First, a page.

The health industry is booming right now, and supplement companies are often at the forefront of this wave. Supplement companies are pretty loosely regulated and are able to make many claims that are either completely false, or only partly true. This article will offer you an unbiased opinion on some of the best supplements out there to help your body to recover in between workouts, and stay healthy.
1. Whey Protein
Whey protein is a source of protein from cow’s milk. If you have ever opened a container of yogurt to find a watery substance on top, then you have seen whey protein; this liquid, after being concentrated and processed becomes whey protein concentrate/isolate. Since athletes have an increased need for protein, whey has become a popular and convenient source of extra protein for many people. Whey protein is very low fat (or fat free), free of carbohydrates, and whey protein isolates are free of lactose as well. Just one scoop of protein can often provide 20-30 grams of pure protein. Whey protein supplementation has been shown to: increase protein synthesis, promote lean muscle mass, decrease muscle wasting, strengthen the immune system, speed recovery after workouts, and increase levels of HGH, and IGF-1 (insulin like growth factor). Whey protein has become a staple for elite and casual athletes alike. Whey protein has the advantage of being highly bio-available, which means it is absorbed and assimilated extremely well by the body. Studies have shown a significant increase in protein synthesis if taken within 30 minutes of the end of a workout.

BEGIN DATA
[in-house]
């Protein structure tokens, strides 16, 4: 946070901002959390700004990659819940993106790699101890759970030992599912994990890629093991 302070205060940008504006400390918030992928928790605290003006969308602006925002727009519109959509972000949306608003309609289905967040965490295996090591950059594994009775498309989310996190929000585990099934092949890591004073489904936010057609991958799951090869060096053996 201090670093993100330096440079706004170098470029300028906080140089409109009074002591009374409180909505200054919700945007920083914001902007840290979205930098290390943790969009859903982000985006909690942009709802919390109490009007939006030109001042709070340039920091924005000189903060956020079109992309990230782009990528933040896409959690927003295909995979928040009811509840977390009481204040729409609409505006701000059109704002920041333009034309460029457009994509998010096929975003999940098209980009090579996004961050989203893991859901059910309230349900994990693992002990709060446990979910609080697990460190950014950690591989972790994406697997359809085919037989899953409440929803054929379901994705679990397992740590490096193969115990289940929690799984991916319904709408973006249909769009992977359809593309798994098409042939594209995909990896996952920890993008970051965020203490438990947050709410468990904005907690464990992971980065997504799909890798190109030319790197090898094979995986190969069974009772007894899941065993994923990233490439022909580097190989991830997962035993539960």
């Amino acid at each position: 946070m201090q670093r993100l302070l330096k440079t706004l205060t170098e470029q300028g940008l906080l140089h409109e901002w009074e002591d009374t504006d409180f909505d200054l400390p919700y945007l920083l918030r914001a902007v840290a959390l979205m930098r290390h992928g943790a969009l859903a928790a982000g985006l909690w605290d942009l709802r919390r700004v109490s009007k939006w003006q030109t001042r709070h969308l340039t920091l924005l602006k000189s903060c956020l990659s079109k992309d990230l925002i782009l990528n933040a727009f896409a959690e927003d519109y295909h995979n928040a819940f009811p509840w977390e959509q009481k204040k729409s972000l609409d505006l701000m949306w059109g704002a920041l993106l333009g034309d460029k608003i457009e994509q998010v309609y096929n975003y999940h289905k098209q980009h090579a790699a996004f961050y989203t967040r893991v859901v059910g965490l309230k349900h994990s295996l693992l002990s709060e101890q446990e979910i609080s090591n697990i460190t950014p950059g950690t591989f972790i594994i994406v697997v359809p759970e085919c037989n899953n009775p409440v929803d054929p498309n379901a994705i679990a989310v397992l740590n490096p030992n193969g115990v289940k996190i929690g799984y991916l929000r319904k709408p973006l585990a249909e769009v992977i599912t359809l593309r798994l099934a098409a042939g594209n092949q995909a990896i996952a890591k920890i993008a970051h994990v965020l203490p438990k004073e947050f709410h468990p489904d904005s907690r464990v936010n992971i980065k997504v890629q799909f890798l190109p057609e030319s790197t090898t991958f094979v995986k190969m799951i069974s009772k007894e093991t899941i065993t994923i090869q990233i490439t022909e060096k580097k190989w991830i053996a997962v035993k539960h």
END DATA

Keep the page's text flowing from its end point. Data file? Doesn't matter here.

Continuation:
Glutamine is the most abundant amino acid in the skeletal muscle. There are countless benefits of taking glutamine, especially if you are regularly involved in intense training. Having adequate amounts of glutamine in your muscle cells helps prevent muscle breakdown during exercise. Glutamine plays an important role in HGH production, the digestive tract, and the immune system as well. Some studies have shown that IV doses of glutamine eliminate stress ulcers in trauma patients. Glutamine also plays a heavy role in the immune system where it helps to fuel the white blood cells that fight off foreign attackers in your body. Through the action of the glutamine, you can experience: increased endurance, enhanced recovery, a healthy immune system, higher levels of HGH, increased lean mass and, decreased fat stores. It is usually recommended that you take glutamine 2-3 times per day in divided doses to equal between 10-15 grams daily.
Zinc, Magnesium, and Vitamin B6 compose this popular sports training supplement. This trio of nutrients is used up extensively during exercise. Zinc and magnesium are both lost through sweat, and B6 is readily used by the body in order to create energy for your body to function. Zinc plays an important role in: the immune system, production of testosterone, liver health, and reproductive organ health. Magnesium plays a whole host of roles on the human body. ZMA (a combination of these three nutrients in highly absorbed forms), has been shown in some studies to increase free testosterone up to 30% although, the results have been mixed. Many people also report decreased recovery time, more restful and deeper sleep, reduced cramps, and higher growth hormone levels. For best results, ZMA must be taken on an empty stomach (at least 2 hours after a meal, and at least 30 minutes before a meal) right before going to bed for the night. Calcium blocks the absorption of zinc so it is important to avoid taking any supplements containing calcium along with ZMA.